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Managing Mine Water Under Extreme Climate Variability

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Published: September 17Project Number: C21037

Get ReportAuthor: Damian Barrett, Yun Chen, Lei Gao, Mingwei Zhou, Luigi Renzullo, Rui Liu and Irina Emelyanova | CSIRO

This report describes the technologies for exploring management strategies, assessing risk and addressing the challenges of both excess and insufficient water on mine sites under extreme climate variability. This is achieved through the use of a climate-driven, hierarchical system model (C-HSM) of a mine water system embedded within an optimisation scheme capable of examining the feasibility of optimal pathways for managing water on sites.

The report set the research context with an investigation into the mine site flooding risks. Flooding of mining pits has the potential to be the largest and most critical impact on a mine. A spatial framework for the assessment of regional flood risk for the mining area was developed. The approach presented in this study couples analytical hierarchy process-based multi-criteria decision making techniques with GIS. Incorporating GIS enhances the visualisation capability and increases the assessment efficiency.

The report also addresses the needs for climate and landscape data collections. The project investigated a number of data sources for case studies, and explained the techniques used to capture rainfall forecast data through down-scaling the Predictive Ocean Atmosphere Model for Australia (POAMA) seasonal forecasts and setting environmental discharging conditions.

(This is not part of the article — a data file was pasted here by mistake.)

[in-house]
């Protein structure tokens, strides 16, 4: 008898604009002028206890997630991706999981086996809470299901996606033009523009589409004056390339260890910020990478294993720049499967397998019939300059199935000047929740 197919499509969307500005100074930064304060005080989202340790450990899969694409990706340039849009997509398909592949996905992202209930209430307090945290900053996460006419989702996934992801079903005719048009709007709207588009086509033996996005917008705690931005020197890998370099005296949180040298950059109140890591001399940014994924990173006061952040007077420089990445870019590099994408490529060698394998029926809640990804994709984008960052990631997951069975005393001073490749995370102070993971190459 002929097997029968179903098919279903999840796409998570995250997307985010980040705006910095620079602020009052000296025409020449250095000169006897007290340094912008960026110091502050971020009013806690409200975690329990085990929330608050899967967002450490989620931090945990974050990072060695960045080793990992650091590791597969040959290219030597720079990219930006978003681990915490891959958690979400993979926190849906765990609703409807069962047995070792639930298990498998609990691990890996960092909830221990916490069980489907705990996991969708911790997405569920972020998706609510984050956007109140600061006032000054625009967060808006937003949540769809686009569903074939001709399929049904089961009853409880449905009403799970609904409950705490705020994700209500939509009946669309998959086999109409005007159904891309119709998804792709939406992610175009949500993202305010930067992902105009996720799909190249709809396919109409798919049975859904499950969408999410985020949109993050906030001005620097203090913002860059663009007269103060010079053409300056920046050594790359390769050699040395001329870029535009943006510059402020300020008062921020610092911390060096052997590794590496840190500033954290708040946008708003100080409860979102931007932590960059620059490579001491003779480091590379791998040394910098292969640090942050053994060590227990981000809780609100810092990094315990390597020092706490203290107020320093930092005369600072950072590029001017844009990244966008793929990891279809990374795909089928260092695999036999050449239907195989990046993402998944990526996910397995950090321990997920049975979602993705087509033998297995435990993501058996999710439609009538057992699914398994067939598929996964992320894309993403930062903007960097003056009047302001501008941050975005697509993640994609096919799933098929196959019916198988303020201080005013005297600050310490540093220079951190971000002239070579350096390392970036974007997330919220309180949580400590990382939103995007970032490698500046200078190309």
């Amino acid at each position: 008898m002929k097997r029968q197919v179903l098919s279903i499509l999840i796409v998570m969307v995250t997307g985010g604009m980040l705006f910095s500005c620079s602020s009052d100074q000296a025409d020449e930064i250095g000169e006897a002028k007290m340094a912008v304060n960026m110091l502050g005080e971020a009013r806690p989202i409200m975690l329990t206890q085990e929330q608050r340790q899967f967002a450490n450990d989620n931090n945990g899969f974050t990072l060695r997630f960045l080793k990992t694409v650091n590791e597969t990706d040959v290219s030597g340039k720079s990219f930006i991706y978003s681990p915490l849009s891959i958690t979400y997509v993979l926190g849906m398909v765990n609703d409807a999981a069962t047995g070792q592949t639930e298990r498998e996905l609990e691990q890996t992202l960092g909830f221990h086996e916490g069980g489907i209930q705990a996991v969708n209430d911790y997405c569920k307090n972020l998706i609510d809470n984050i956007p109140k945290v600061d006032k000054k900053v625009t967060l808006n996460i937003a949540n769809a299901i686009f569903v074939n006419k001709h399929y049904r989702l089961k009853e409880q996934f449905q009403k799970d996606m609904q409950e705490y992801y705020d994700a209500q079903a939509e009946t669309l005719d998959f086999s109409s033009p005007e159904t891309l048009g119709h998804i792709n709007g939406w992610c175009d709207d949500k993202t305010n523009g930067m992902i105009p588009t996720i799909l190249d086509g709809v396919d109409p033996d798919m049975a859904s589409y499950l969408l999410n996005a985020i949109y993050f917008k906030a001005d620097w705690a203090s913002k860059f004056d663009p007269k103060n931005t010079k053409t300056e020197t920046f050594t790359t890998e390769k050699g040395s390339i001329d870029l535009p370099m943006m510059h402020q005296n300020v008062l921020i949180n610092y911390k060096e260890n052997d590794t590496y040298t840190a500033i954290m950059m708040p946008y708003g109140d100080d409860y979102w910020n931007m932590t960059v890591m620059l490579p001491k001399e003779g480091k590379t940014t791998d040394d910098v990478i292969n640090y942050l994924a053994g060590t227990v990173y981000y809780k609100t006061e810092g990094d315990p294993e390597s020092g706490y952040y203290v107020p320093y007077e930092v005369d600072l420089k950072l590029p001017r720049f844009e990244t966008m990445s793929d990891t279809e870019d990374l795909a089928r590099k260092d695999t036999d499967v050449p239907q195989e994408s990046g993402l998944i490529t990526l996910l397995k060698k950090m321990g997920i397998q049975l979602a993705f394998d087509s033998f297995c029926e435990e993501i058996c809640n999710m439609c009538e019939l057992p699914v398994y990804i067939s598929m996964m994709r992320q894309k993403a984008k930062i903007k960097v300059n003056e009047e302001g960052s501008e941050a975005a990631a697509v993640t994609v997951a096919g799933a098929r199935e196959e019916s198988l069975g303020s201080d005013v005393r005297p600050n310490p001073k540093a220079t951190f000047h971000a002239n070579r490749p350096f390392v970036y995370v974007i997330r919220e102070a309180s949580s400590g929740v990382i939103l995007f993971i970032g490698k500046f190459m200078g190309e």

The basis of the research is the development of a C-HSM, which helps to focus on the interaction and adaptation to extreme climate variability. Based on the C-HSM, this report demonstrates how a process-based water management simulation model is built and calibrated. A multi-objective optimisation framework was used to calibrate the 16 mine models against a number of calibration objectives and assess the performance of each mine. Model features related to rainfall and evaporation, storage dynamics of the worked water stores and unregulated annual discharges in the 16 mine sites were then analysed. Future work includes the exploration of water-sharing strategies in the 16 coalmines.

The report also presents the site-based evaluation of mine water management. This work has provided a solution to help identify more sustainable mine water management practices. The solution includes a conceptual framework for forming a decision hierarchy, an evaluation method for assessing mine water management practices and a sensitivity analysis that takes account of the preferences of stakeholders or managers. The solution was applied to a case study of the evaluation of sustainable water management practices in 16 mines located in the Bowen Basin in Queensland. The evaluation results illustrate the usefulness of the proposed solution. A sensitivity analysis was performed according to preference weights of stakeholders or managers. Some measures are provided for assessing sensitivity of strategy ranking outcomes if the weight of an indicator changes. Finally, some advice is given to improve mine water management in some mines.

Key lessons learnt from this project include the following: